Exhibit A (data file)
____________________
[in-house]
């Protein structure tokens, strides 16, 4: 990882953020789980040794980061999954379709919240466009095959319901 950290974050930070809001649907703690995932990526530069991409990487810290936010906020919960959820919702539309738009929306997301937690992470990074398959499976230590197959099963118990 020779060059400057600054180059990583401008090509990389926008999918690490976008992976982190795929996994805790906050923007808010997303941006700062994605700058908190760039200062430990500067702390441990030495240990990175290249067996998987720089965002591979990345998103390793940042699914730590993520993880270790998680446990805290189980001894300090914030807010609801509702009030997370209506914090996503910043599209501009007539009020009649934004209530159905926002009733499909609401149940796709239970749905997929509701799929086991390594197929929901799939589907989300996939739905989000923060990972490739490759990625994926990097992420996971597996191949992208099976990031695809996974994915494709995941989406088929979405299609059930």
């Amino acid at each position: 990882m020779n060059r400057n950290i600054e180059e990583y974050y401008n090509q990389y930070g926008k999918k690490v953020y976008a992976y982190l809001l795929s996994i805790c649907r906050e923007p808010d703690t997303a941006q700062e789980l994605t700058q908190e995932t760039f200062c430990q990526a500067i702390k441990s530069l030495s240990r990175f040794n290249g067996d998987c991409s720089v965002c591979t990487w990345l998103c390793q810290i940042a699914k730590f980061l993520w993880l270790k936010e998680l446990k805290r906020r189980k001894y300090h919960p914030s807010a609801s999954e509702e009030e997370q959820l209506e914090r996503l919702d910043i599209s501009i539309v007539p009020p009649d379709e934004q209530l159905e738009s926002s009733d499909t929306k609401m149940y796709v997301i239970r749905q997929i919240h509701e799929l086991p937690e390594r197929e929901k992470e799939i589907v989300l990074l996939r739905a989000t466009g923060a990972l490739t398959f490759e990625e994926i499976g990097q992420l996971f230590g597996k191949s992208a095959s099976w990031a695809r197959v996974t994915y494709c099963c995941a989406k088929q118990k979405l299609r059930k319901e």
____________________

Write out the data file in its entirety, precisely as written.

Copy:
[in-house]
């Protein structure tokens, strides 16, 4: 990882953020789980040794980061999954379709919240466009095959319901 950290974050930070809001649907703690995932990526530069991409990487810290936010906020919960959820919702539309738009929306997301937690992470990074398959499976230590197959099963118990 020779060059400057600054180059990583401008090509990389926008999918690490976008992976982190795929996994805790906050923007808010997303941006700062994605700058908190760039200062430990500067702390441990030495240990990175290249067996998987720089965002591979990345998103390793940042699914730590993520993880270790998680446990805290189980001894300090914030807010609801509702009030997370209506914090996503910043599209501009007539009020009649934004209530159905926002009733499909609401149940796709239970749905997929509701799929086991390594197929929901799939589907989300996939739905989000923060990972490739490759990625994926990097992420996971597996191949992208099976990031695809996974994915494709995941989406088929979405299609059930």
């Amino acid at each position: 990882m020779n060059r400057n950290i600054e180059e990583y974050y401008n090509q990389y930070g926008k999918k690490v953020y976008a992976y982190l809001l795929s996994i805790c649907r906050e923007p808010d703690t997303a941006q700062e789980l994605t700058q908190e995932t760039f200062c430990q990526a500067i702390k441990s530069l030495s240990r990175f040794n290249g067996d998987c991409s720089v965002c591979t990487w990345l998103c390793q810290i940042a699914k730590f980061l993520w993880l270790k936010e998680l446990k805290r906020r189980k001894y300090h919960p914030s807010a609801s999954e509702e009030e997370q959820l209506e914090r996503l919702d910043i599209s501009i539309v007539p009020p009649d379709e934004q209530l159905e738009s926002s009733d499909t929306k609401m149940y796709v997301i239970r749905q997929i919240h509701e799929l086991p937690e390594r197929e929901k992470e799939i589907v989300l990074l996939r739905a989000t466009g923060a990972l490739t398959f490759e990625e994926i499976g990097q992420l996971f230590g597996k191949s992208a095959s099976w990031a695809r197959v996974t994915y494709c099963c995941a989406k088929q118990k979405l299609r059930k319901e």